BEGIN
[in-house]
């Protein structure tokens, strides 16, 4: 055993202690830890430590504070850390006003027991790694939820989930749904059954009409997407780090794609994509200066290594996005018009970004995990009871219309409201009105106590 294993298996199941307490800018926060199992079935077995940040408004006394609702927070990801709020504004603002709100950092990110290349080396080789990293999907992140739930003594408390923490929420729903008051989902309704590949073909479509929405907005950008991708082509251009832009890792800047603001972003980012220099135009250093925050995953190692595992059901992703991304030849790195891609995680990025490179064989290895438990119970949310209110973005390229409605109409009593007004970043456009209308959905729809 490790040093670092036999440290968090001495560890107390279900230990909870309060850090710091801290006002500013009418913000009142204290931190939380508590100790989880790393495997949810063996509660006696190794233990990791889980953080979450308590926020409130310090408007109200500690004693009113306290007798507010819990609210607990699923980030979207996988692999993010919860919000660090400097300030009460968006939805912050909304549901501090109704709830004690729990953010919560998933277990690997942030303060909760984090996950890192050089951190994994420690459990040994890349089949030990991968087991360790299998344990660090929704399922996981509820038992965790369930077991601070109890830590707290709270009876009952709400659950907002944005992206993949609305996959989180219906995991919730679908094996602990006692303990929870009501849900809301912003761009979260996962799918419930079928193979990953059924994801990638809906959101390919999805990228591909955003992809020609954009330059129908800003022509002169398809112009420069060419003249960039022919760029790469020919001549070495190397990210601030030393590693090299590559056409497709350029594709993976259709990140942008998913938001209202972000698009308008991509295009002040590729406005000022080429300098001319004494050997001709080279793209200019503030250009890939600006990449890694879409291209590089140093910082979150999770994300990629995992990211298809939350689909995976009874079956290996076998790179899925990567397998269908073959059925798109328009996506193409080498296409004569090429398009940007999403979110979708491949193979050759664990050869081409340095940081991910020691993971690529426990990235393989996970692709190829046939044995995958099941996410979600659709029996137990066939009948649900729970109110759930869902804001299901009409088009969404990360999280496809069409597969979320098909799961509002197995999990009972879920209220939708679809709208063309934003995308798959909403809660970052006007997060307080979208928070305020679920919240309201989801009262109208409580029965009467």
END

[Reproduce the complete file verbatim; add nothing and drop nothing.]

[in-house]
């Protein structure tokens, strides 16, 4: 055993202690830890430590504070850390006003027991790694939820989930749904059954009409997407780090794609994509200066290594996005018009970004995990009871219309409201009105106590 294993298996199941307490800018926060199992079935077995940040408004006394609702927070990801709020504004603002709100950092990110290349080396080789990293999907992140739930003594408390923490929420729903008051989902309704590949073909479509929405907005950008991708082509251009832009890792800047603001972003980012220099135009250093925050995953190692595992059901992703991304030849790195891609995680990025490179064989290895438990119970949310209110973005390229409605109409009593007004970043456009209308959905729809 490790040093670092036999440290968090001495560890107390279900230990909870309060850090710091801290006002500013009418913000009142204290931190939380508590100790989880790393495997949810063996509660006696190794233990990791889980953080979450308590926020409130310090408007109200500690004693009113306290007798507010819990609210607990699923980030979207996988692999993010919860919000660090400097300030009460968006939805912050909304549901501090109704709830004690729990953010919560998933277990690997942030303060909760984090996950890192050089951190994994420690459990040994890349089949030990991968087991360790299998344990660090929704399922996981509820038992965790369930077991601070109890830590707290709270009876009952709400659950907002944005992206993949609305996959989180219906995991919730679908094996602990006692303990929870009501849900809301912003761009979260996962799918419930079928193979990953059924994801990638809906959101390919999805990228591909955003992809020609954009330059129908800003022509002169398809112009420069060419003249960039022919760029790469020919001549070495190397990210601030030393590693090299590559056409497709350029594709993976259709990140942008998913938001209202972000698009308008991509295009002040590729406005000022080429300098001319004494050997001709080279793209200019503030250009890939600006990449890694879409291209590089140093910082979150999770994300990629995992990211298809939350689909995976009874079956290996076998790179899925990567397998269908073959059925798109328009996506193409080498296409004569090429398009940007999403979110979708491949193979050759664990050869081409340095940081991910020691993971690529426990990235393989996970692709190829046939044995995958099941996410979600659709029996137990066939009948649900729970109110759930869902804001299901009409088009969404990360999280496809069409597969979320098909799961509002197995999990009972879920209220939708679809709208063309934003995308798959909403809660970052006007997060307080979208928070305020679920919240309201989801009262109208409580029965009467």